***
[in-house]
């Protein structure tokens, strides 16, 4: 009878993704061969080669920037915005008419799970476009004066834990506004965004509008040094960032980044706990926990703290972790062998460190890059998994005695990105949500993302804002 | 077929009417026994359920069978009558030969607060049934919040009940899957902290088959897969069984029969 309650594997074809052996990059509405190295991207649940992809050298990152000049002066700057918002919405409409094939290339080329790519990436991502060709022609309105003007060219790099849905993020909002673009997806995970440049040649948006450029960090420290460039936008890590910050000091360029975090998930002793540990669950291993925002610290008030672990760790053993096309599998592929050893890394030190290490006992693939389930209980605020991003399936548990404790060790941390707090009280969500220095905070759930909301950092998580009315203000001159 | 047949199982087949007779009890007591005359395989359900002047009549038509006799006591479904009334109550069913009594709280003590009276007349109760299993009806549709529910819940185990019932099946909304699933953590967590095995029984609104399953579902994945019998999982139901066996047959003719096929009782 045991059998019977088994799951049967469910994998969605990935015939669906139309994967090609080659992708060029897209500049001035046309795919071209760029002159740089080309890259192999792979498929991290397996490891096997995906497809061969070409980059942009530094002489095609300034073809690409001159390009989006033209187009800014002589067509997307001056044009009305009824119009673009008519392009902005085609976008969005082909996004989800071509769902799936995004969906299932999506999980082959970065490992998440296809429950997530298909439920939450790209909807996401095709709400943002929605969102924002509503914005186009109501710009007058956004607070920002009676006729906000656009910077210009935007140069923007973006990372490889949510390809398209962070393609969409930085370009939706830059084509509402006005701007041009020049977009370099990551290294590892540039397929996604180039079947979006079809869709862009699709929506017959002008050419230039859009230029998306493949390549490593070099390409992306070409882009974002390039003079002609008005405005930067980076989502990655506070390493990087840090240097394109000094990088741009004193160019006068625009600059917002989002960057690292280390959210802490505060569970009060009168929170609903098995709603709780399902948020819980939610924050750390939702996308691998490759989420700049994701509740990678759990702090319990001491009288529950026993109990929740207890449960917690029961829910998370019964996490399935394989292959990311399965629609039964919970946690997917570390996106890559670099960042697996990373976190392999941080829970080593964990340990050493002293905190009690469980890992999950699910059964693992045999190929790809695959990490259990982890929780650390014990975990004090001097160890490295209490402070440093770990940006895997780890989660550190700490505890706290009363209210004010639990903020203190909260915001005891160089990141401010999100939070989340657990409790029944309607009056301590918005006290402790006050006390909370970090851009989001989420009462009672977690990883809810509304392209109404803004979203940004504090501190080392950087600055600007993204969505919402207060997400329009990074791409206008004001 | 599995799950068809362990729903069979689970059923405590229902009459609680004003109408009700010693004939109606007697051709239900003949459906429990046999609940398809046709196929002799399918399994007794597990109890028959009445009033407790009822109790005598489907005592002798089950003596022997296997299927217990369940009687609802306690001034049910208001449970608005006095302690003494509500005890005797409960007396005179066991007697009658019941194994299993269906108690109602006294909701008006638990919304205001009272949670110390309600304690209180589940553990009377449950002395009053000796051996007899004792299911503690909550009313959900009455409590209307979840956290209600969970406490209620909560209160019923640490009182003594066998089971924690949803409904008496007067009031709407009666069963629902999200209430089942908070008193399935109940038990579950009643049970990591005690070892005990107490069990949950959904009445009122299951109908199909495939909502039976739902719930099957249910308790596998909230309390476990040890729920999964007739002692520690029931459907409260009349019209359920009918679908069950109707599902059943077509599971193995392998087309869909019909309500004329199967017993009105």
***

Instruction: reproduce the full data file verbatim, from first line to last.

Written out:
[in-house]
């Protein structure tokens, strides 16, 4: 009878993704061969080669920037915005008419799970476009004066834990506004965004509008040094960032980044706990926990703290972790062998460190890059998994005695990105949500993302804002 | 077929009417026994359920069978009558030969607060049934919040009940899957902290088959897969069984029969 309650594997074809052996990059509405190295991207649940992809050298990152000049002066700057918002919405409409094939290339080329790519990436991502060709022609309105003007060219790099849905993020909002673009997806995970440049040649948006450029960090420290460039936008890590910050000091360029975090998930002793540990669950291993925002610290008030672990760790053993096309599998592929050893890394030190290490006992693939389930209980605020991003399936548990404790060790941390707090009280969500220095905070759930909301950092998580009315203000001159 | 047949199982087949007779009890007591005359395989359900002047009549038509006799006591479904009334109550069913009594709280003590009276007349109760299993009806549709529910819940185990019932099946909304699933953590967590095995029984609104399953579902994945019998999982139901066996047959003719096929009782 045991059998019977088994799951049967469910994998969605990935015939669906139309994967090609080659992708060029897209500049001035046309795919071209760029002159740089080309890259192999792979498929991290397996490891096997995906497809061969070409980059942009530094002489095609300034073809690409001159390009989006033209187009800014002589067509997307001056044009009305009824119009673009008519392009902005085609976008969005082909996004989800071509769902799936995004969906299932999506999980082959970065490992998440296809429950997530298909439920939450790209909807996401095709709400943002929605969102924002509503914005186009109501710009007058956004607070920002009676006729906000656009910077210009935007140069923007973006990372490889949510390809398209962070393609969409930085370009939706830059084509509402006005701007041009020049977009370099990551290294590892540039397929996604180039079947979006079809869709862009699709929506017959002008050419230039859009230029998306493949390549490593070099390409992306070409882009974002390039003079002609008005405005930067980076989502990655506070390493990087840090240097394109000094990088741009004193160019006068625009600059917002989002960057690292280390959210802490505060569970009060009168929170609903098995709603709780399902948020819980939610924050750390939702996308691998490759989420700049994701509740990678759990702090319990001491009288529950026993109990929740207890449960917690029961829910998370019964996490399935394989292959990311399965629609039964919970946690997917570390996106890559670099960042697996990373976190392999941080829970080593964990340990050493002293905190009690469980890992999950699910059964693992045999190929790809695959990490259990982890929780650390014990975990004090001097160890490295209490402070440093770990940006895997780890989660550190700490505890706290009363209210004010639990903020203190909260915001005891160089990141401010999100939070989340657990409790029944309607009056301590918005006290402790006050006390909370970090851009989001989420009462009672977690990883809810509304392209109404803004979203940004504090501190080392950087600055600007993204969505919402207060997400329009990074791409206008004001 | 599995799950068809362990729903069979689970059923405590229902009459609680004003109408009700010693004939109606007697051709239900003949459906429990046999609940398809046709196929002799399918399994007794597990109890028959009445009033407790009822109790005598489907005592002798089950003596022997296997299927217990369940009687609802306690001034049910208001449970608005006095302690003494509500005890005797409960007396005179066991007697009658019941194994299993269906108690109602006294909701008006638990919304205001009272949670110390309600304690209180589940553990009377449950002395009053000796051996007899004792299911503690909550009313959900009455409590209307979840956290209600969970406490209620909560209160019923640490009182003594066998089971924690949803409904008496007067009031709407009666069963629902999200209430089942908070008193399935109940038990579950009643049970990591005690070892005990107490069990949950959904009445009122299951109908199909495939909502039976739902719930099957249910308790596998909230309390476990040890729920999964007739002692520690029931459907409260009349019209359920009918679908069950109707599902059943077509599971193995392998087309869909019909309500004329199967017993009105």